YK: Because most of the collaboration is more that the pieces are connected to each other thematically. Now that we have this show up, we have already started working on the next project, we both always have an idea of what the other is working on so when we get together it is not like... what? That's not what I thought you were doing!
CN: Ya-chu is more technically a sculptor and has more experience with that, and i have had more experience with sound and performance and so our aesthetic, our vibrations are along a similar frequency. Ya-chu is often able to look through a different lens at my work and criticize or harness different elements that I would otherwise overlook. And so it is good to have that extra set of hands and a brain that pushes and pulls. That pushing and pulling takes your work further then if you were on your own. Sometimes you can jam with someone or not, you know right away or not if it will work.
VIA: What project together or solo would you say is the biggest success you have had in trying to blur the lines between art and the everyday?
CN: I'll let you go first! (laughs)
YK: Life and Death. The idea we have been working on this concept for several years. We are both very interested in how different cultures deal with this. Everyone is born and dies, and is a topic that everyone faces. Different cultures have different ways to deal with this, we have been working on this a lot and we still want to do more on this.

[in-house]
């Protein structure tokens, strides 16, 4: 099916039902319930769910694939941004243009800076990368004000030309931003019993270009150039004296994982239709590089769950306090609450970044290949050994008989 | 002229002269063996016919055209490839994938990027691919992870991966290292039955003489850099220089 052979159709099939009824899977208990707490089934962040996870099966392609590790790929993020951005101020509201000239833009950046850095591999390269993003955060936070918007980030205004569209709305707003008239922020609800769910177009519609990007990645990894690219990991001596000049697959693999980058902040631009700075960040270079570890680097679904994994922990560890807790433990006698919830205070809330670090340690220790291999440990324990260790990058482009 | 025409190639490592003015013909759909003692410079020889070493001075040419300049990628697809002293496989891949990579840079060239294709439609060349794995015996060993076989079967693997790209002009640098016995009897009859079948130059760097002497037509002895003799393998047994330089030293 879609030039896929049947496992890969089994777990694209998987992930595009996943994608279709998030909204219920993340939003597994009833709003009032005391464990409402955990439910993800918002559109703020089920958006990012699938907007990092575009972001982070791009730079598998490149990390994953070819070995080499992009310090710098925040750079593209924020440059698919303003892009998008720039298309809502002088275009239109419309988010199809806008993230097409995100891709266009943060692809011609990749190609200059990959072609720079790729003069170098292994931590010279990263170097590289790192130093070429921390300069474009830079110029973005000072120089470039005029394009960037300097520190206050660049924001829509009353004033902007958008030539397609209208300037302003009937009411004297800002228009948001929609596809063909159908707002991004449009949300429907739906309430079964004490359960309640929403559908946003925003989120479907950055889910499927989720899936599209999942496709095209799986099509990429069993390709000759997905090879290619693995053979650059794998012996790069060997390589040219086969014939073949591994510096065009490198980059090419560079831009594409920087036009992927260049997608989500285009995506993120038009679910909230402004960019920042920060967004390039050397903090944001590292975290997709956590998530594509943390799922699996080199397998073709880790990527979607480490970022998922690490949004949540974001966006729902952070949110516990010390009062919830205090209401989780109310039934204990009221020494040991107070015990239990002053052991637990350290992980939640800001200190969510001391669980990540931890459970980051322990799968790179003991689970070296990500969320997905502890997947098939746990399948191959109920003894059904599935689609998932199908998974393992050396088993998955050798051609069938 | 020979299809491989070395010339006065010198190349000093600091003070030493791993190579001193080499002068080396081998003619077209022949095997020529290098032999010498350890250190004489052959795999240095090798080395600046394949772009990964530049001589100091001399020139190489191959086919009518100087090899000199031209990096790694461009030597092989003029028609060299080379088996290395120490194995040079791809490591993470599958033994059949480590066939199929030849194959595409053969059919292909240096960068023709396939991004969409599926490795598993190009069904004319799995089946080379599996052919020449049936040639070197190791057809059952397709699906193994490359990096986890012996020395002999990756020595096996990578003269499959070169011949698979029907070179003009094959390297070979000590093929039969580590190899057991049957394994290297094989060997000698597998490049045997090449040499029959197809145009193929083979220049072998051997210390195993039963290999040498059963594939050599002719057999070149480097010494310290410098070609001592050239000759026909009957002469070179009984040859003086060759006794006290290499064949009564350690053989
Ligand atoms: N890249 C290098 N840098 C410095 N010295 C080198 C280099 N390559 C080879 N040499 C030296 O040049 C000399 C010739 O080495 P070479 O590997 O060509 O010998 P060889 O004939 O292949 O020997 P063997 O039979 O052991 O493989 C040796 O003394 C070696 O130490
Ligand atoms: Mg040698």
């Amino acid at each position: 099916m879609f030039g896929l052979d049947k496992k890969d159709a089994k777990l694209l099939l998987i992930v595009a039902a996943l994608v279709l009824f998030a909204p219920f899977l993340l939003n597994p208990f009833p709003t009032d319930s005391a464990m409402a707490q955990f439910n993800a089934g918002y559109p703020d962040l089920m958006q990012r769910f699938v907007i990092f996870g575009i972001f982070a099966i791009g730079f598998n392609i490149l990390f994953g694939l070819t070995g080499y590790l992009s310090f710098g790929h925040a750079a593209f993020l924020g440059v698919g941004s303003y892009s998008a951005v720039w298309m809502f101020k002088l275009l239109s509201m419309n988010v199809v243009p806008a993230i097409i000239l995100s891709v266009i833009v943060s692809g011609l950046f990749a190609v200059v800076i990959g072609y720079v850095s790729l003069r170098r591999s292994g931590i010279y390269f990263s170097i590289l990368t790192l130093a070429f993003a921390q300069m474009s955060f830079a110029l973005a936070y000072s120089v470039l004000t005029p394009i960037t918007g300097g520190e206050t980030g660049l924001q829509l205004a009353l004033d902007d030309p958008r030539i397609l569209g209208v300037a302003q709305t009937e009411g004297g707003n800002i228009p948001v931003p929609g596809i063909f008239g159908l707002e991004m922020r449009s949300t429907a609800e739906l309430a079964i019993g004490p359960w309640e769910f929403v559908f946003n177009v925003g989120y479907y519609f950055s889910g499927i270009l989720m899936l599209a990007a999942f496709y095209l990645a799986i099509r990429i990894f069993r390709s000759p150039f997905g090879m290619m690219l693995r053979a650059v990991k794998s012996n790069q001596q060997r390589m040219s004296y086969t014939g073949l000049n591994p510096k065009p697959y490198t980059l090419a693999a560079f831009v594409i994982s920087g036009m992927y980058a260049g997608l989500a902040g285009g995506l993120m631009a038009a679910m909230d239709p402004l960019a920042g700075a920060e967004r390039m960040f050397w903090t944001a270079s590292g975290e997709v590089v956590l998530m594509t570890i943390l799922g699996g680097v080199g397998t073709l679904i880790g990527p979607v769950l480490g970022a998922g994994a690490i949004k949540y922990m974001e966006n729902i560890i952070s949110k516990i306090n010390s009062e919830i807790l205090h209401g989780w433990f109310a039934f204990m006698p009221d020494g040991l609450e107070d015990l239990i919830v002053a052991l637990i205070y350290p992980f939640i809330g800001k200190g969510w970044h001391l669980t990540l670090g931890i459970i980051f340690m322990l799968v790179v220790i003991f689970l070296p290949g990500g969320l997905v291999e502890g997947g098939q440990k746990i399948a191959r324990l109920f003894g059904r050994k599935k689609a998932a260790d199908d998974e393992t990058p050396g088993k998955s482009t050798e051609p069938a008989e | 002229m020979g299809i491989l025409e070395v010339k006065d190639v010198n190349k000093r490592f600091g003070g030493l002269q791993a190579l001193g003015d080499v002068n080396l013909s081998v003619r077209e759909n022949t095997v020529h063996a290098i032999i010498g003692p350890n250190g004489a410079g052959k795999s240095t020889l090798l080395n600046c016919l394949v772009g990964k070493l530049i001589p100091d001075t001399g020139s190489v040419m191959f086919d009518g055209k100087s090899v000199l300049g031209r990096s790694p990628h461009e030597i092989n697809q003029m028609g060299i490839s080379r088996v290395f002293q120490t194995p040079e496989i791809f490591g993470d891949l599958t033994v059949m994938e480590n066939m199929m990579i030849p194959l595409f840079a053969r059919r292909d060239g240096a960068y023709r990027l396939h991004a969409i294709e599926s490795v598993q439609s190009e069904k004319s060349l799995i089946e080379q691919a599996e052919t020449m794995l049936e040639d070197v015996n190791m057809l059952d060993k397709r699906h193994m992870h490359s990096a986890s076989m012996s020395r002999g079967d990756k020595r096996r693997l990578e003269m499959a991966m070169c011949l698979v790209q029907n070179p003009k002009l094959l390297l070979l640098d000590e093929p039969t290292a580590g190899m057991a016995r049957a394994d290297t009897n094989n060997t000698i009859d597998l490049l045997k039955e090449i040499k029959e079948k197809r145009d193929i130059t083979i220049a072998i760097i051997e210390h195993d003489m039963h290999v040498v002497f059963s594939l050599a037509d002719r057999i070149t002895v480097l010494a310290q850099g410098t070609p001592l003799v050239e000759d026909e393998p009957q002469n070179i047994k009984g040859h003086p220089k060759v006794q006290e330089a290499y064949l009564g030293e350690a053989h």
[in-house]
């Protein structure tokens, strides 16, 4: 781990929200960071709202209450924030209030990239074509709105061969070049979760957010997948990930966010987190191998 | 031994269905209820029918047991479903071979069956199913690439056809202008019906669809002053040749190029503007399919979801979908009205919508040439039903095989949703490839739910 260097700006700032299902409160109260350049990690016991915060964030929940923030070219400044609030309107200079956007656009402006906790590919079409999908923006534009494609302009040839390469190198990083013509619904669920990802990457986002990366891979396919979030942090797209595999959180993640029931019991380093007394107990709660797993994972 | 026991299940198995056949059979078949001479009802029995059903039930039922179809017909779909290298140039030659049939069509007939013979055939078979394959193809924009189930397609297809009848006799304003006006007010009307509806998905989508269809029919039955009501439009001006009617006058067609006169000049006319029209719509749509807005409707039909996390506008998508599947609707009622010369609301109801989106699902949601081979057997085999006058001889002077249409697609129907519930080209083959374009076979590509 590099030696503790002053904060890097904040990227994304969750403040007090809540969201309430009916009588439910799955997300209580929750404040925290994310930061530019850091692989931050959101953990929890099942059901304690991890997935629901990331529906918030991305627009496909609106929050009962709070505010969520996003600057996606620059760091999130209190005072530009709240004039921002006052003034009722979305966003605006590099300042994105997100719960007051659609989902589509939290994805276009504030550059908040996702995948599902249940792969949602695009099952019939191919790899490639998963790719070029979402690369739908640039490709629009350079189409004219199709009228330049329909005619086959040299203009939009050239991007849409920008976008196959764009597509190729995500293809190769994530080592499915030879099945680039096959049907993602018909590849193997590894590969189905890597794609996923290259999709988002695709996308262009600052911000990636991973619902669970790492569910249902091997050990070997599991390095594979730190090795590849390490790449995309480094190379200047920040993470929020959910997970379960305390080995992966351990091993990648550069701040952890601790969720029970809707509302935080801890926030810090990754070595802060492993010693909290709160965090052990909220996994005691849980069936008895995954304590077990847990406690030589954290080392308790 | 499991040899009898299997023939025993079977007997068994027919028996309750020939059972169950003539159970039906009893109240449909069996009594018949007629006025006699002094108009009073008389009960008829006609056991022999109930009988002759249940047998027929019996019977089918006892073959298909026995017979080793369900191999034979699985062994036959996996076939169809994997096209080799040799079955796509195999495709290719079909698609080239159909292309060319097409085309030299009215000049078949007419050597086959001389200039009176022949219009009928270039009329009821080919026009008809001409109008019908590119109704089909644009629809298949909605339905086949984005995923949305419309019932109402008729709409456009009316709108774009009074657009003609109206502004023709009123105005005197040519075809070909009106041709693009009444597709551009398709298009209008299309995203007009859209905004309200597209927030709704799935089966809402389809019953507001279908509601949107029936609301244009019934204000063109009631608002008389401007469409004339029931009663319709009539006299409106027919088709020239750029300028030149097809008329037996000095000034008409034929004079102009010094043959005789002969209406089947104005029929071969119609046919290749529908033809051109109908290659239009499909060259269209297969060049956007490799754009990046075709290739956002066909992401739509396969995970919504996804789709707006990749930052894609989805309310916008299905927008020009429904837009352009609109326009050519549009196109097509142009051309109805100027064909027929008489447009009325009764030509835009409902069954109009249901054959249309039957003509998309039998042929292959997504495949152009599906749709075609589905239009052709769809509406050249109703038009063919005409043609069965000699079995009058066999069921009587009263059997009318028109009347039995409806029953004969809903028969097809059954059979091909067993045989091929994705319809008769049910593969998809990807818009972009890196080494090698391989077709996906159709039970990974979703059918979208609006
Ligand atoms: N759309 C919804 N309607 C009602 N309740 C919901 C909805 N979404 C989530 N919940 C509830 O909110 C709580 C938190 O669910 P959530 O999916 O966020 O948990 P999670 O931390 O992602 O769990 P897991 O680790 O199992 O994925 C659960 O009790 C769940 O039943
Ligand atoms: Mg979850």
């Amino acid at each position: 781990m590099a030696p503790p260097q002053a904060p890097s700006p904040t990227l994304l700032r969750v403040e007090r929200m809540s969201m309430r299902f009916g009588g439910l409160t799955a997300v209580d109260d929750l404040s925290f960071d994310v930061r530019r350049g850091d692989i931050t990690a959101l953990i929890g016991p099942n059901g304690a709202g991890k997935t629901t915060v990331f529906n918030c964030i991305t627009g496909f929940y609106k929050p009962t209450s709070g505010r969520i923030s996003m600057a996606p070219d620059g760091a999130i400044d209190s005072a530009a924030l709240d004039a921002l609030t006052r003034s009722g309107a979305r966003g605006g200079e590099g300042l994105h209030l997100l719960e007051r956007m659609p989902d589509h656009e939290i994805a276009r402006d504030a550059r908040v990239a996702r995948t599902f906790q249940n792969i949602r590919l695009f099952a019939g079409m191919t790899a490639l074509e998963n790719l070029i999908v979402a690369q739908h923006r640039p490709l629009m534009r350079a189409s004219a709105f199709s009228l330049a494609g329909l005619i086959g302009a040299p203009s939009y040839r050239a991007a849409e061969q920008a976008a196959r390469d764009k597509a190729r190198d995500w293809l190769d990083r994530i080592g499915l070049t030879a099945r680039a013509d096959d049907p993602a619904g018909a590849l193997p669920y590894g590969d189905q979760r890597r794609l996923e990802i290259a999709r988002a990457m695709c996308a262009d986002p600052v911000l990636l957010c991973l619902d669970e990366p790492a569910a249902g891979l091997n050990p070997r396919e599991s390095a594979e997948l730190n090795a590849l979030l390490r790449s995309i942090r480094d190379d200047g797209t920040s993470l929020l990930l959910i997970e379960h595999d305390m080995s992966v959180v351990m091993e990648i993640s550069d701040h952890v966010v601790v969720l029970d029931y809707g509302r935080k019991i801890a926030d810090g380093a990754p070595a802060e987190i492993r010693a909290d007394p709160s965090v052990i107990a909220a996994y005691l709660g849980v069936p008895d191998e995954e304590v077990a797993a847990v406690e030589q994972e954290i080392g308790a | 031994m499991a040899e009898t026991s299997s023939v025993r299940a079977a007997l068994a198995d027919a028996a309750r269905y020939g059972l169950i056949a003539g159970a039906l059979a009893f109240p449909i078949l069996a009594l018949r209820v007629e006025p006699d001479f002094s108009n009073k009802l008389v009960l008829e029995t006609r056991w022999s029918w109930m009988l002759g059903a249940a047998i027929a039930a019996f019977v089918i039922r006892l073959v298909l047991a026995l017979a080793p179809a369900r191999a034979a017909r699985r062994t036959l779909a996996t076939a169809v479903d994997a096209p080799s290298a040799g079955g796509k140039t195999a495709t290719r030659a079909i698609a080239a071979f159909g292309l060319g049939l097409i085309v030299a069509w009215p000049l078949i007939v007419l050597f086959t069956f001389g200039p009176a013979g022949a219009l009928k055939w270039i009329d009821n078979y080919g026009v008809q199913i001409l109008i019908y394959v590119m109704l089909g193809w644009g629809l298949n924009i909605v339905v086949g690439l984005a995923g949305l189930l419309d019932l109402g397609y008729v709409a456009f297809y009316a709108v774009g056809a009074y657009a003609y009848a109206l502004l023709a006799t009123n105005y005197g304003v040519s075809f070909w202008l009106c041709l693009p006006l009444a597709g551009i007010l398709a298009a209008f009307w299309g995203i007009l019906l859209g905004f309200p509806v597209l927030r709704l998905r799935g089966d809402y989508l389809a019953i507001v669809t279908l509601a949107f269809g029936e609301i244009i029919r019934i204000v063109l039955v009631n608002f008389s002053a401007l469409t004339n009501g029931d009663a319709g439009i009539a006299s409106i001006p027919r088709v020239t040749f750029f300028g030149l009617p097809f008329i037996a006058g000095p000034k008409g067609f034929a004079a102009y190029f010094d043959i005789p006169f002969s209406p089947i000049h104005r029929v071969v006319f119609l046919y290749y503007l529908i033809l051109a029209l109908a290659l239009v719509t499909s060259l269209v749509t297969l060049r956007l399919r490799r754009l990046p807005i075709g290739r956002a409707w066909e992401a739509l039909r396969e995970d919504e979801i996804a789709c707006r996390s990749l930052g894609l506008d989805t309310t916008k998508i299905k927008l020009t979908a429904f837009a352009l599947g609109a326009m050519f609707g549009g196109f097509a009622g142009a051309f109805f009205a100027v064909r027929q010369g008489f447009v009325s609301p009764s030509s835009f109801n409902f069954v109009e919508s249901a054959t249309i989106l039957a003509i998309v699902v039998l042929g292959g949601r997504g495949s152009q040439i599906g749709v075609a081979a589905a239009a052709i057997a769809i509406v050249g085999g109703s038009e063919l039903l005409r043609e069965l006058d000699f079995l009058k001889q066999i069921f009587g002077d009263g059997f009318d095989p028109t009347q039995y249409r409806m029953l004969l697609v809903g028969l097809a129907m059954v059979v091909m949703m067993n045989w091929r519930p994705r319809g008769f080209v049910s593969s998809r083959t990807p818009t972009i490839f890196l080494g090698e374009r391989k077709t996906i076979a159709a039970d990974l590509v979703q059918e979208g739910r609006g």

CN: Actually I agree, whenever we travel together we are always researching different burial practices, graveyards, Funarary practices. We were directing a residency in a small town in Taiwan and there was a student there who was a Maori artist from New Zealand, and some of the things that we learned from him about Maori burial ceremonies, that they're not allowed to practice anymore because of hygienic reasons. They would for example, leave their dead to decompose in trees. And once they had decayed, the remains the bones would be taken up to a waterfall and would wash them and only through this process of washing the bones in this waterfall this is when the spirit would be taken. So they can no longer take part in this grieving process and there is no sense of release or no closure for them. Rituals and things associated with these types of things are absolutely fascinating, each time it is evolving and changing, and the responses we get from people is amazing. We would create life and death parties where we could discuss what you would bring with you to the afterlife if you could. We would have fascinating conversations and disagreements as well. Really deep conversations about the afterlife. A topic that is shielded and uncomfortable to talk about. It was successful as we get people to open up. We are further opening up and evolving and expanding our idea of the afterlife as well